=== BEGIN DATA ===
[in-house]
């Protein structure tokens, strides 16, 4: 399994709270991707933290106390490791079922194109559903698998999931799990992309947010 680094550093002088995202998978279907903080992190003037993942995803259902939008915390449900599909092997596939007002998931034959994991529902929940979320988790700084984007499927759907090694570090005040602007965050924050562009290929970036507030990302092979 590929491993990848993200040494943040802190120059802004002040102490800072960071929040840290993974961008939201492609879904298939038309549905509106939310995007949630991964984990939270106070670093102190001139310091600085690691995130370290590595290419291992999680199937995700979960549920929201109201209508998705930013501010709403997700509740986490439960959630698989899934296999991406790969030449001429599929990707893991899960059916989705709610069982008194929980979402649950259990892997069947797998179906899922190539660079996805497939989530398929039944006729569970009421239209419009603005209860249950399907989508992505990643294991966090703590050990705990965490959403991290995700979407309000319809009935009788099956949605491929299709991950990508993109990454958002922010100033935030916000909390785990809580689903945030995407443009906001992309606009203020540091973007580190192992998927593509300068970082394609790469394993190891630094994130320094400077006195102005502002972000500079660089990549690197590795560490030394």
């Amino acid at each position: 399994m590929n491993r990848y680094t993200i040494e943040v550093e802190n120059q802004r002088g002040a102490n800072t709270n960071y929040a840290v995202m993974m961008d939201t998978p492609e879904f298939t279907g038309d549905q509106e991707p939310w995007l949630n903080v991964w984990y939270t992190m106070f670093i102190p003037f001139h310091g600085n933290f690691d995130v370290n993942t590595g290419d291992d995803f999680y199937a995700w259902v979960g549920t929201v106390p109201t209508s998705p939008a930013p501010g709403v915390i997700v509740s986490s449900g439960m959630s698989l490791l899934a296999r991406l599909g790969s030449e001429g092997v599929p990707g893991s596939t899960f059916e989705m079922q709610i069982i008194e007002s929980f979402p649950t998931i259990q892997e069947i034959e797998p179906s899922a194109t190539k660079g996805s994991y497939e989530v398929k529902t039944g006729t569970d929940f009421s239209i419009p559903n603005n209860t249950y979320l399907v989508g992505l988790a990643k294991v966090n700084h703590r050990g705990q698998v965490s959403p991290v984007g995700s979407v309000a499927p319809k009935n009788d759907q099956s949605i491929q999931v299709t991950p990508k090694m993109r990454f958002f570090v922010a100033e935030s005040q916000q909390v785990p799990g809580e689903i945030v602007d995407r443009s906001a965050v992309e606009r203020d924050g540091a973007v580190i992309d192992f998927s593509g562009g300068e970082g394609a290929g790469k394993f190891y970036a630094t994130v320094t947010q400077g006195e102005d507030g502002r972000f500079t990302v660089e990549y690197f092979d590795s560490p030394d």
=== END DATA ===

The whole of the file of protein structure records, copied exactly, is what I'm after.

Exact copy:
[in-house]
């Protein structure tokens, strides 16, 4: 399994709270991707933290106390490791079922194109559903698998999931799990992309947010 680094550093002088995202998978279907903080992190003037993942995803259902939008915390449900599909092997596939007002998931034959994991529902929940979320988790700084984007499927759907090694570090005040602007965050924050562009290929970036507030990302092979 590929491993990848993200040494943040802190120059802004002040102490800072960071929040840290993974961008939201492609879904298939038309549905509106939310995007949630991964984990939270106070670093102190001139310091600085690691995130370290590595290419291992999680199937995700979960549920929201109201209508998705930013501010709403997700509740986490439960959630698989899934296999991406790969030449001429599929990707893991899960059916989705709610069982008194929980979402649950259990892997069947797998179906899922190539660079996805497939989530398929039944006729569970009421239209419009603005209860249950399907989508992505990643294991966090703590050990705990965490959403991290995700979407309000319809009935009788099956949605491929299709991950990508993109990454958002922010100033935030916000909390785990809580689903945030995407443009906001992309606009203020540091973007580190192992998927593509300068970082394609790469394993190891630094994130320094400077006195102005502002972000500079660089990549690197590795560490030394």
């Amino acid at each position: 399994m590929n491993r990848y680094t993200i040494e943040v550093e802190n120059q802004r002088g002040a102490n800072t709270n960071y929040a840290v995202m993974m961008d939201t998978p492609e879904f298939t279907g038309d549905q509106e991707p939310w995007l949630n903080v991964w984990y939270t992190m106070f670093i102190p003037f001139h310091g600085n933290f690691d995130v370290n993942t590595g290419d291992d995803f999680y199937a995700w259902v979960g549920t929201v106390p109201t209508s998705p939008a930013p501010g709403v915390i997700v509740s986490s449900g439960m959630s698989l490791l899934a296999r991406l599909g790969s030449e001429g092997v599929p990707g893991s596939t899960f059916e989705m079922q709610i069982i008194e007002s929980f979402p649950t998931i259990q892997e069947i034959e797998p179906s899922a194109t190539k660079g996805s994991y497939e989530v398929k529902t039944g006729t569970d929940f009421s239209i419009p559903n603005n209860t249950y979320l399907v989508g992505l988790a990643k294991v966090n700084h703590r050990g705990q698998v965490s959403p991290v984007g995700s979407v309000a499927p319809k009935n009788d759907q099956s949605i491929q999931v299709t991950p990508k090694m993109r990454f958002f570090v922010a100033e935030s005040q916000q909390v785990p799990g809580e689903i945030v602007d995407r443009s906001a965050v992309e606009r203020d924050g540091a973007v580190i992309d192992f998927s593509g562009g300068e970082g394609a290929g790469k394993f190891y970036a630094t994130v320094t947010q400077g006195e102005d507030g502002r972000f500079t990302v660089e990549y690197f092979d590795s560490p030394d």